Egyptian forces on alert as cyber-activists incite to strikeApril 7th, 2008 - 12:41 am ICT by admin
Cairo, April 6 (DPA) Thousands of security forces were deployed around Egypt Sunday for fear of an outbreak of unrest after opposition activists launched a week-long cyber-campaign calling for civil disobedience and strikes in protest of rising food prices and poor wages. Egyptian opposition activists have launched a civil disobedience campaign they termed “Stay Home” using information technologies, such as the internet networking site FaceBook, blogs, mobile phones and emails.
Egyptians have been urged to take part in a general strike and protests Sunday to demand wage increases and a curb to food price rises.
Over 200 activists from the Kifaya opposition movement and other groups, including the leader of the opposition Labour party, Madgi Hussein, have been arrested on their way to stage demonstrations in Cairo and other cities, security and opposition sources said.
Seven activists who launched the campaign on FaceBook were also arrested.
“We are very happy with the outcome of the campaign. Many workers, students, and even schoolchildren stayed home,” an opposition member of parliament, Hamdin Sabahi, told DPA.
Several opposition campaigners were arrested in the town, Sabahi said.
In central Cairo, files of anti-riot policemen carrying shields and wearing helmets took their position on pavements and around squares in the area, which houses Egypt’s parliament, ministries, hotels, embassies and several syndicates.
Cameramen were banned from taking photos and filming in the centre of the city and journalists were harassed.
“Stay away. We are protecting the country,” shouted a police officer at photographers and journalists.
Outside buildings housing the unions of lawyers and doctors in the centre of the Egyptian capital, hundreds of armed policemen blocked the exits to avert any demonstrators from taking to the streets.
Scores of people were allowed, however, to stage protests and raise banners of the stay-home campaign on the stairs of union buildings.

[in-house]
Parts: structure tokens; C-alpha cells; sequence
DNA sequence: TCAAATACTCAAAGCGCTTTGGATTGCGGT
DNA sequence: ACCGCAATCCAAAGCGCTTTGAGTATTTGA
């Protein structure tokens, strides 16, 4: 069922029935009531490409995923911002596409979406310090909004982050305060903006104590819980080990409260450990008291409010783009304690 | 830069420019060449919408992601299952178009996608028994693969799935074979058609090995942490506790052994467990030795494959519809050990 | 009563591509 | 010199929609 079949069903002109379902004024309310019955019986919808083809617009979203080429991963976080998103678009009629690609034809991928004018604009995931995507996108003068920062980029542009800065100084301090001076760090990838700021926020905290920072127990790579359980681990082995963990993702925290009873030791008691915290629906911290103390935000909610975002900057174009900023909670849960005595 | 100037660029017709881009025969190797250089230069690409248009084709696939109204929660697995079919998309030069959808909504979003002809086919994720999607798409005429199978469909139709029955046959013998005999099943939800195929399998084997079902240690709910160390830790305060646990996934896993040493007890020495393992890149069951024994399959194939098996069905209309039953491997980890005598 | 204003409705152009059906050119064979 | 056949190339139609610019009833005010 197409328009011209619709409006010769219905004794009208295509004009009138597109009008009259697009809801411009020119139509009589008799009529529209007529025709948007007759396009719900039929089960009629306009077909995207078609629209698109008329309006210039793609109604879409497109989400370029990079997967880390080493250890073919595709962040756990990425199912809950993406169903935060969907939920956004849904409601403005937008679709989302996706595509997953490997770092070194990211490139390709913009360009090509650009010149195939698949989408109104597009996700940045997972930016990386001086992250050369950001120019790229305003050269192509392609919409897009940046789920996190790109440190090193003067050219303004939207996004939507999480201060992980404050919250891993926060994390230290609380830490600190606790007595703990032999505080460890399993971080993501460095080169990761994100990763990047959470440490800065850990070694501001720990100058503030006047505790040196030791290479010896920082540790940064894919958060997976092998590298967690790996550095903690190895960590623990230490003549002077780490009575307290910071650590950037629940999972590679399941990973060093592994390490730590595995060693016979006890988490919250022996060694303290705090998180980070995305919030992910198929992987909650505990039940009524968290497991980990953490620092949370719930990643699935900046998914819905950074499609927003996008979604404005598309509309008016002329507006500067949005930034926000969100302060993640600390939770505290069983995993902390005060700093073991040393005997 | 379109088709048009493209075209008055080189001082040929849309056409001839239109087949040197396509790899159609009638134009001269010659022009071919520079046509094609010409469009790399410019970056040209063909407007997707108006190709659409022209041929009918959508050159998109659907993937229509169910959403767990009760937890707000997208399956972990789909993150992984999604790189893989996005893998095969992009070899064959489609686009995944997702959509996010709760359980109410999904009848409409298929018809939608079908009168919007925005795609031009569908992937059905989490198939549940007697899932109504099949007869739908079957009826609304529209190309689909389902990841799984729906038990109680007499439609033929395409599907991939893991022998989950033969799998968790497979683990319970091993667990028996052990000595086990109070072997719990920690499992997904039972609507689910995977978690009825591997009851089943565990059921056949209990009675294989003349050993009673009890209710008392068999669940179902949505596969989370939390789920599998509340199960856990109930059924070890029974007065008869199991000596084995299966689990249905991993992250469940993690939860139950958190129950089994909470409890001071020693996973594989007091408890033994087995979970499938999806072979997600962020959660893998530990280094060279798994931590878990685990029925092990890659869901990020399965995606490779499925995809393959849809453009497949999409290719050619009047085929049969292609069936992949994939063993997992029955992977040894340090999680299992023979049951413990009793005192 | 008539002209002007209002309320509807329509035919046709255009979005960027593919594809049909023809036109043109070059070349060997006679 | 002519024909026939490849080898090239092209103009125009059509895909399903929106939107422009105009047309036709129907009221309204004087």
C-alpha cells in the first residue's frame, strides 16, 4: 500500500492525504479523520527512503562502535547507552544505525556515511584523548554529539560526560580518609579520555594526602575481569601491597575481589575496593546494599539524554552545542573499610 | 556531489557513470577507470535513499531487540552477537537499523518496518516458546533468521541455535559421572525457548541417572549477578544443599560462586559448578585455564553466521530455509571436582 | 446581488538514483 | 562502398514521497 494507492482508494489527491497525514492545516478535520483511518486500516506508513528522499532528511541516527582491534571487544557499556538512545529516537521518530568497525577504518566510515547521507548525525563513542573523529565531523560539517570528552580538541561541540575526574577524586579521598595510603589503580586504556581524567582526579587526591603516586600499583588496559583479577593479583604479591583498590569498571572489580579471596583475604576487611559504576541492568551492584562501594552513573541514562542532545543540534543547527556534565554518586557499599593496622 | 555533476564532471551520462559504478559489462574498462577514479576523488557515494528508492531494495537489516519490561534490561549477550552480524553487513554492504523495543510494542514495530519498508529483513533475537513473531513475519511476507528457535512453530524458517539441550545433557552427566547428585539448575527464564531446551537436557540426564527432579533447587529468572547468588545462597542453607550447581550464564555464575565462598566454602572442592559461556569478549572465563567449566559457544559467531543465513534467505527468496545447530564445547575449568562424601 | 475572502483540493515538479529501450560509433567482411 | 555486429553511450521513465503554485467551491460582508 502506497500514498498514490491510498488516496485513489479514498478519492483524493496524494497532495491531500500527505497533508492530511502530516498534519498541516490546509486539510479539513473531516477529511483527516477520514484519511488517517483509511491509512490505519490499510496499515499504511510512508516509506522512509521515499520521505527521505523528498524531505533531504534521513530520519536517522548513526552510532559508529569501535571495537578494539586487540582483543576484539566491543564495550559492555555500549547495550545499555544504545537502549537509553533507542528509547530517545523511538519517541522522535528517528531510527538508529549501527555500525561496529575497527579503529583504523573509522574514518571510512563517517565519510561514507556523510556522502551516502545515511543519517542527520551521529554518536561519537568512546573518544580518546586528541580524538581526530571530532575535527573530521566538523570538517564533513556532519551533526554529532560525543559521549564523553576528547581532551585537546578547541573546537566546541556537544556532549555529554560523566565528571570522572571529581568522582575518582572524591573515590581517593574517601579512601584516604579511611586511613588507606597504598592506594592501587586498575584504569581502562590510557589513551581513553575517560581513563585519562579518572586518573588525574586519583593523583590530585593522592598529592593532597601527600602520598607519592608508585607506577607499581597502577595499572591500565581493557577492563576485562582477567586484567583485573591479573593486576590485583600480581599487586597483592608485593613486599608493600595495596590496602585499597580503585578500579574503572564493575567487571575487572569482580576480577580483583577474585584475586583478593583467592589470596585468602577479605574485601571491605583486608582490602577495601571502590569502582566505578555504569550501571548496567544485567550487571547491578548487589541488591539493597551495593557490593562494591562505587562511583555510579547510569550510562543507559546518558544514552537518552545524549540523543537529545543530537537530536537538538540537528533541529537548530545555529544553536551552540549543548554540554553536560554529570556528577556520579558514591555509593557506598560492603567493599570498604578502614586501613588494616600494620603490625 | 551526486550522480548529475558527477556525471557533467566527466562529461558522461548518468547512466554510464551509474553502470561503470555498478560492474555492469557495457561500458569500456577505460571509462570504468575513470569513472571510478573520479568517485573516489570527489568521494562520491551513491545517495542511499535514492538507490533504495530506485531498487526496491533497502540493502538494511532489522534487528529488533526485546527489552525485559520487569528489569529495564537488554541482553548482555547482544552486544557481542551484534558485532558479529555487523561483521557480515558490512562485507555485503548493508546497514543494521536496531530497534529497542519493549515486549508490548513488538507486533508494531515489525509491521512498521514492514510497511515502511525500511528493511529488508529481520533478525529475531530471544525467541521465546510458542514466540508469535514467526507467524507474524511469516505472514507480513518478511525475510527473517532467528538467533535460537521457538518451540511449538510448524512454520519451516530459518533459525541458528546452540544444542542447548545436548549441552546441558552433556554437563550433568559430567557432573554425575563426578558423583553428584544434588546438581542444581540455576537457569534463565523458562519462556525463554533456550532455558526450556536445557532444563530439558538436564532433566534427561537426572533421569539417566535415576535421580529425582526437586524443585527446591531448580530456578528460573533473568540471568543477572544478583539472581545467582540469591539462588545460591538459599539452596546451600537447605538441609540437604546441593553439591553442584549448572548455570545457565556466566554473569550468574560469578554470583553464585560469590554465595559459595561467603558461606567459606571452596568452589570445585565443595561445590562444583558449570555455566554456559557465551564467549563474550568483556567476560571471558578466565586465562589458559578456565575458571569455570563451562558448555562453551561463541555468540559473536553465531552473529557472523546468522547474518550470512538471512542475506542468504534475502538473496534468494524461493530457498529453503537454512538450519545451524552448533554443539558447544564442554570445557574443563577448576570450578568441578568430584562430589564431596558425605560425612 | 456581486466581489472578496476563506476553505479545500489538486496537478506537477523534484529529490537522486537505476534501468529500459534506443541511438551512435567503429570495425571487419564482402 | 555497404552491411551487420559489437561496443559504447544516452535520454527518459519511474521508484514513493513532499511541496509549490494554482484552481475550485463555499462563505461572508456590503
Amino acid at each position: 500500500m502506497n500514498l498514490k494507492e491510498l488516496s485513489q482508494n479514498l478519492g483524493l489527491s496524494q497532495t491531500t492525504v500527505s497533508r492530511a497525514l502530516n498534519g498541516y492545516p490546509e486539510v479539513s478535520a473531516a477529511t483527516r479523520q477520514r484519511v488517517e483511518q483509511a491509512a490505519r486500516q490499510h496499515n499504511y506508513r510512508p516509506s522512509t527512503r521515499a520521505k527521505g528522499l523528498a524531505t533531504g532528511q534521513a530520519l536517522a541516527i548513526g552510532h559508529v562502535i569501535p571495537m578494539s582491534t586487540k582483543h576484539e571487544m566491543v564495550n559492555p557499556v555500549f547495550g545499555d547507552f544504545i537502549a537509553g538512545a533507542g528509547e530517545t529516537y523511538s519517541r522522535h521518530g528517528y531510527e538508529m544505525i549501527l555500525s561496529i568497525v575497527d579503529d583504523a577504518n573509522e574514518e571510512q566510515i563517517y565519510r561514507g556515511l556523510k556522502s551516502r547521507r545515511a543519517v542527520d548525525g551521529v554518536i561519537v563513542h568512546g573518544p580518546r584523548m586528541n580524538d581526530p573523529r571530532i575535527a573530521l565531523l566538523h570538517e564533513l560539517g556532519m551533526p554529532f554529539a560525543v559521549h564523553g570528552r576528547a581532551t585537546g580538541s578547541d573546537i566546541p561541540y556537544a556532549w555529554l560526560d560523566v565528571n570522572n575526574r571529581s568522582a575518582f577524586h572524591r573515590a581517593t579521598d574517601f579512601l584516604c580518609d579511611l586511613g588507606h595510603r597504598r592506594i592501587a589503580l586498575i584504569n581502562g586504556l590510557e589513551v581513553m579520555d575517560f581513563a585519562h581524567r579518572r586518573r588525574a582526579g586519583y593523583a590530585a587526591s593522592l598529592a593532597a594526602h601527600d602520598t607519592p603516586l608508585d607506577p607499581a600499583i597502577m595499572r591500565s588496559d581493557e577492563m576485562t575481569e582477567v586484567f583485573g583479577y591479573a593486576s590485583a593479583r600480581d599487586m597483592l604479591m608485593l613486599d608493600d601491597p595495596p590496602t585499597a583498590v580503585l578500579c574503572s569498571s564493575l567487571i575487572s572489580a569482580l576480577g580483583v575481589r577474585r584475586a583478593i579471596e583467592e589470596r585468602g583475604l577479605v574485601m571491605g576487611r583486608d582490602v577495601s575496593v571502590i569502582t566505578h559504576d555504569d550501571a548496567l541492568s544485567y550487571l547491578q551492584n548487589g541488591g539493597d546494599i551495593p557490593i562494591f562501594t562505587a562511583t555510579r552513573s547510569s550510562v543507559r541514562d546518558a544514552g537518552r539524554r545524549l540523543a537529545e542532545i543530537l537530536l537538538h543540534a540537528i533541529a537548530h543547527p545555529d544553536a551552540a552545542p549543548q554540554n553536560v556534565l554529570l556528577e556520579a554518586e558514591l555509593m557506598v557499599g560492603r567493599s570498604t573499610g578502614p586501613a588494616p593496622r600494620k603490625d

Similar scenes were seen around university campuses in Cairo and other Egyptian cities. Student protests were allowed but only within the confines of their campuses.
In the northern Mahala town, the centre of the country’s textile industry, hundreds of anti-riot police were stationed, especially outside the main textile factory.
At least 10 activists were detained in Mahalla, the sources said.
The cyber campaign for civil disobedience has caused a stir in Egypt over the last week.
The government reacted nervously by issuing a warning that it would take firm action against anyone who would respond to the call to strike.
“Any attempt to incite unrest or disturb public order will be firmly met with legal action,” warned a statement by the ministry of interior.
Government departments have issued circulars warning their employees against participating in the planned strike.
Hundreds of thousands of Egyptians have received a call to the Sunday strike by email, SMS, or word of mouth. The call has sparked fears among ordinary Egyptians, who remembered the bread riots of 1977.
The riots were sparked by rises in food prices and lifting of subsidies on bread, which led to mass arrests and human rights abuses by police.
The strike comes two days before key municipal elections, the first to be held after constitutional amendments in 2007.
The government has launched a crackdown on members of the popular opposition Muslim Brotherhood movement and their candidates ahead of election.
Paradoxically, the Muslim Brotherhood has distanced itself from the civil disobedience campaign.
“We have not taken part in the campaign for the general strike and will not take part,” Mohamed Habib, a senior member of the movement told DPA.
“The campaign of civil disobedience has been decided by a handful of political groups. This should have been discussed and decided by all opposition blocs,” Habib said.
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